Parallel weather observations are crucial for combining historical weather observations with modern records, so we can accurately see what our climate was like back in time.
Most datasets go for two or three years, but in Adelaide, Australia, Government Astronomer and Meteorologist Charles Todd and his team took measurements in two thermometer stands for almost 60 years! This makes the Adelaide dataset the longest known record of its kind in the world.
The monthly mean values of these records were found and analysed in the 1990s, but the daily observations remained lost to modern research until recently, when they were unearthed by volunteers in the South Australian Bureau of Meteorology office. This remarkable team imaged and digitised the data, turning the chicken scratchings into a dataset we could explore.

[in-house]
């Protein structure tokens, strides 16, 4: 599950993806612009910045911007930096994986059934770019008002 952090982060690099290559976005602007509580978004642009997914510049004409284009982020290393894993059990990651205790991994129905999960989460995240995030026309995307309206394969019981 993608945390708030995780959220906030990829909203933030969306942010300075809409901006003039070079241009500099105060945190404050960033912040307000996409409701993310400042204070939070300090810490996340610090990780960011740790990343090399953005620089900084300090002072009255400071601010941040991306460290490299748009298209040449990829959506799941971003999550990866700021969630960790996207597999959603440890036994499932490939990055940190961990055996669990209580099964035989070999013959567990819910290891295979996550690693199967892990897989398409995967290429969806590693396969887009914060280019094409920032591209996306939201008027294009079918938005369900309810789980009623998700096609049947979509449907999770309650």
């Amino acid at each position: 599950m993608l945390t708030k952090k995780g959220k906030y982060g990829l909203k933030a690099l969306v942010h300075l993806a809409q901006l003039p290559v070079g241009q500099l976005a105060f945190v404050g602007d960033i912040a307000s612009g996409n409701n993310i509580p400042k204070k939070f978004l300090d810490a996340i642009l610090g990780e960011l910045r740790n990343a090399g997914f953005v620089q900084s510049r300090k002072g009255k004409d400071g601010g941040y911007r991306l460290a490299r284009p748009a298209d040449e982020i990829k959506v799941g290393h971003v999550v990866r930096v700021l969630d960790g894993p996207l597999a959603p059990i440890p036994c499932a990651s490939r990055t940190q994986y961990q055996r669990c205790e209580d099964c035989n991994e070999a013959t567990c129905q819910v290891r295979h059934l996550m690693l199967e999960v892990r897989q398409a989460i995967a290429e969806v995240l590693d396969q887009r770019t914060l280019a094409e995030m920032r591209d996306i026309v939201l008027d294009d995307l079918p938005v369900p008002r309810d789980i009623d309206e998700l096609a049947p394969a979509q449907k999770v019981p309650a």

By examining the differences in the parallel data on a daily scale, we found the following key results:
1) The maximum temperatures recorded in both screens became more different the hotter it got, BUT not us much as we expected when it gets really hot. This means we can use the historical data with a bit more reliability when looking at historical heatwaves.
2) The minimum temperatures were only slightly different year round.
3) The relationships we found meant we could more accurately combine old temperature records (taken in a Glaisher stand since 1859) with recent observations to build a 160 year temperature record for Adelaide.
4) The recent period is warm in both maximum and minimum temperature, and the pre-1872 maximum temperatures are also warmer than average stand out as particularly warm. We looked into the pre-1870 maximum temps to see how they related to variations in rainfall, and found the warming couldn’t be completely explained by the dry conditions experienced at that time. This means there is probably some data quality issues remaining.
Almost 160 years in the making, the paper exploring all of this in more detail is available in the International Journal of Climatology (feel free to email me if you don’t have access). You can also explore the data, as well as images of the original records.